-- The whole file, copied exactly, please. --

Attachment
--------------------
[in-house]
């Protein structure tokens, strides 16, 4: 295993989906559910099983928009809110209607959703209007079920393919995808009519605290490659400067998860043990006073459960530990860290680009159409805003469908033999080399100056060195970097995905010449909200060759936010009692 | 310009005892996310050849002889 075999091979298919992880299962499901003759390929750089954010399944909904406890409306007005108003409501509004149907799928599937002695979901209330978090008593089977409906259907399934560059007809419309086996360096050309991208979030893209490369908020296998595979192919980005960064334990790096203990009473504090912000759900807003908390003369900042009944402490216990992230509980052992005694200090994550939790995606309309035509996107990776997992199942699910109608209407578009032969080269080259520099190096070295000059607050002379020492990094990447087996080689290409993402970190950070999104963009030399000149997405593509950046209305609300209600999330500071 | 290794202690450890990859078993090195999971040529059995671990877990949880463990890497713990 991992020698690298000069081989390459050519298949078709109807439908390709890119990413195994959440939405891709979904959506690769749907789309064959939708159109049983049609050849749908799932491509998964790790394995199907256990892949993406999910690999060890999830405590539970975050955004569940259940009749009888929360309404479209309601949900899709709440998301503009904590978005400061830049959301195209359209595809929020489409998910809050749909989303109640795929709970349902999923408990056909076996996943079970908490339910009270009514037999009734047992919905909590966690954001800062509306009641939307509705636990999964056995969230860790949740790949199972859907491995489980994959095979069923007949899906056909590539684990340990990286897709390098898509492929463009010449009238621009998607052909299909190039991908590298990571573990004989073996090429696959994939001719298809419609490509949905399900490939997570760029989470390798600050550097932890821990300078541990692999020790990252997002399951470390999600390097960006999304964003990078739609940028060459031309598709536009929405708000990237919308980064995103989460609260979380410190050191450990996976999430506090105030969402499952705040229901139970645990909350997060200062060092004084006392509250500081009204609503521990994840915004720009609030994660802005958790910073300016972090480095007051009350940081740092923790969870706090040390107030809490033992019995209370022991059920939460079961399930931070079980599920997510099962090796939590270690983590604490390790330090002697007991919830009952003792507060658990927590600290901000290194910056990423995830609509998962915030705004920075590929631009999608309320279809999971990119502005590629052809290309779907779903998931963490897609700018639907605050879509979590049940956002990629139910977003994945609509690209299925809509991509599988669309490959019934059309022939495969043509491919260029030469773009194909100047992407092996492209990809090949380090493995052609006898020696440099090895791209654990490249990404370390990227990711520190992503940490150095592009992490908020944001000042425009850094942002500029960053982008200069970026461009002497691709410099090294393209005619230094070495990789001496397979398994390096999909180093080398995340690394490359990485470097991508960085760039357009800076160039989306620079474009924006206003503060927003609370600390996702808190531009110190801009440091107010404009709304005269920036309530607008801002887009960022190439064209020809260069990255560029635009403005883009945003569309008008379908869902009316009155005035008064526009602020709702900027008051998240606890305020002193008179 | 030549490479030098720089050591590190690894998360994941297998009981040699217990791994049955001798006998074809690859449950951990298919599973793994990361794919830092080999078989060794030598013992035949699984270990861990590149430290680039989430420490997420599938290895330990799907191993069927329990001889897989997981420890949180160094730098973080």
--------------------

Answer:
[in-house]
């Protein structure tokens, strides 16, 4: 295993989906559910099983928009809110209607959703209007079920393919995808009519605290490659400067998860043990006073459960530990860290680009159409805003469908033999080399100056060195970097995905010449909200060759936010009692 | 310009005892996310050849002889 075999091979298919992880299962499901003759390929750089954010399944909904406890409306007005108003409501509004149907799928599937002695979901209330978090008593089977409906259907399934560059007809419309086996360096050309991208979030893209490369908020296998595979192919980005960064334990790096203990009473504090912000759900807003908390003369900042009944402490216990992230509980052992005694200090994550939790995606309309035509996107990776997992199942699910109608209407578009032969080269080259520099190096070295000059607050002379020492990094990447087996080689290409993402970190950070999104963009030399000149997405593509950046209305609300209600999330500071 | 290794202690450890990859078993090195999971040529059995671990877990949880463990890497713990 991992020698690298000069081989390459050519298949078709109807439908390709890119990413195994959440939405891709979904959506690769749907789309064959939708159109049983049609050849749908799932491509998964790790394995199907256990892949993406999910690999060890999830405590539970975050955004569940259940009749009888929360309404479209309601949900899709709440998301503009904590978005400061830049959301195209359209595809929020489409998910809050749909989303109640795929709970349902999923408990056909076996996943079970908490339910009270009514037999009734047992919905909590966690954001800062509306009641939307509705636990999964056995969230860790949740790949199972859907491995489980994959095979069923007949899906056909590539684990340990990286897709390098898509492929463009010449009238621009998607052909299909190039991908590298990571573990004989073996090429696959994939001719298809419609490509949905399900490939997570760029989470390798600050550097932890821990300078541990692999020790990252997002399951470390999600390097960006999304964003990078739609940028060459031309598709536009929405708000990237919308980064995103989460609260979380410190050191450990996976999430506090105030969402499952705040229901139970645990909350997060200062060092004084006392509250500081009204609503521990994840915004720009609030994660802005958790910073300016972090480095007051009350940081740092923790969870706090040390107030809490033992019995209370022991059920939460079961399930931070079980599920997510099962090796939590270690983590604490390790330090002697007991919830009952003792507060658990927590600290901000290194910056990423995830609509998962915030705004920075590929631009999608309320279809999971990119502005590629052809290309779907779903998931963490897609700018639907605050879509979590049940956002990629139910977003994945609509690209299925809509991509599988669309490959019934059309022939495969043509491919260029030469773009194909100047992407092996492209990809090949380090493995052609006898020696440099090895791209654990490249990404370390990227990711520190992503940490150095592009992490908020944001000042425009850094942002500029960053982008200069970026461009002497691709410099090294393209005619230094070495990789001496397979398994390096999909180093080398995340690394490359990485470097991508960085760039357009800076160039989306620079474009924006206003503060927003609370600390996702808190531009110190801009440091107010404009709304005269920036309530607008801002887009960022190439064209020809260069990255560029635009403005883009945003569309008008379908869902009316009155005035008064526009602020709702900027008051998240606890305020002193008179 | 030549490479030098720089050591590190690894998360994941297998009981040699217990791994049955001798006998074809690859449950951990298919599973793994990361794919830092080999078989060794030598013992035949699984270990861990590149430290680039989430420490997420599938290895330990799907191993069927329990001889897989997981420890949180160094730098973080």